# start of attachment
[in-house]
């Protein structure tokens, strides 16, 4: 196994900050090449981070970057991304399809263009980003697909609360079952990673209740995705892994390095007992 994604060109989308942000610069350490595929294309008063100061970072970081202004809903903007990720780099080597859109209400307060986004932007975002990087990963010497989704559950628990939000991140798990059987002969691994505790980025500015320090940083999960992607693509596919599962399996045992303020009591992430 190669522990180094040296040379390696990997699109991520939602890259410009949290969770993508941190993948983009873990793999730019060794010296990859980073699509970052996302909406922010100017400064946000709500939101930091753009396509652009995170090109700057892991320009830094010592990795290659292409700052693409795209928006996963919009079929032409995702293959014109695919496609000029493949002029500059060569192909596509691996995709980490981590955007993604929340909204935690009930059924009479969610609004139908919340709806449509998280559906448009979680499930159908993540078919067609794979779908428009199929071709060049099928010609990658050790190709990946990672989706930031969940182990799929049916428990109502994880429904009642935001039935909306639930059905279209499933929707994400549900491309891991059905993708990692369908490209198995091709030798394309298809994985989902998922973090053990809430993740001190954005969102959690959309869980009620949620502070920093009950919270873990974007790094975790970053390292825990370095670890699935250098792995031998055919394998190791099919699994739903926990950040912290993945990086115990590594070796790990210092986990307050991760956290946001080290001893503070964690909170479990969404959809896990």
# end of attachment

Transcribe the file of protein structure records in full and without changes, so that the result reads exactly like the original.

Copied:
[in-house]
């Protein structure tokens, strides 16, 4: 196994900050090449981070970057991304399809263009980003697909609360079952990673209740995705892994390095007992 994604060109989308942000610069350490595929294309008063100061970072970081202004809903903007990720780099080597859109209400307060986004932007975002990087990963010497989704559950628990939000991140798990059987002969691994505790980025500015320090940083999960992607693509596919599962399996045992303020009591992430 190669522990180094040296040379390696990997699109991520939602890259410009949290969770993508941190993948983009873990793999730019060794010296990859980073699509970052996302909406922010100017400064946000709500939101930091753009396509652009995170090109700057892991320009830094010592990795290659292409700052693409795209928006996963919009079929032409995702293959014109695919496609000029493949002029500059060569192909596509691996995709980490981590955007993604929340909204935690009930059924009479969610609004139908919340709806449509998280559906448009979680499930159908993540078919067609794979779908428009199929071709060049099928010609990658050790190709990946990672989706930031969940182990799929049916428990109502994880429904009642935001039935909306639930059905279209499933929707994400549900491309891991059905993708990692369908490209198995091709030798394309298809994985989902998922973090053990809430993740001190954005969102959690959309869980009620949620502070920093009950919270873990974007790094975790970053390292825990370095670890699935250098792995031998055919394998190791099919699994739903926990950040912290993945990086115990590594070796790990210092986990307050991760956290946001080290001893503070964690909170479990969404959809896990």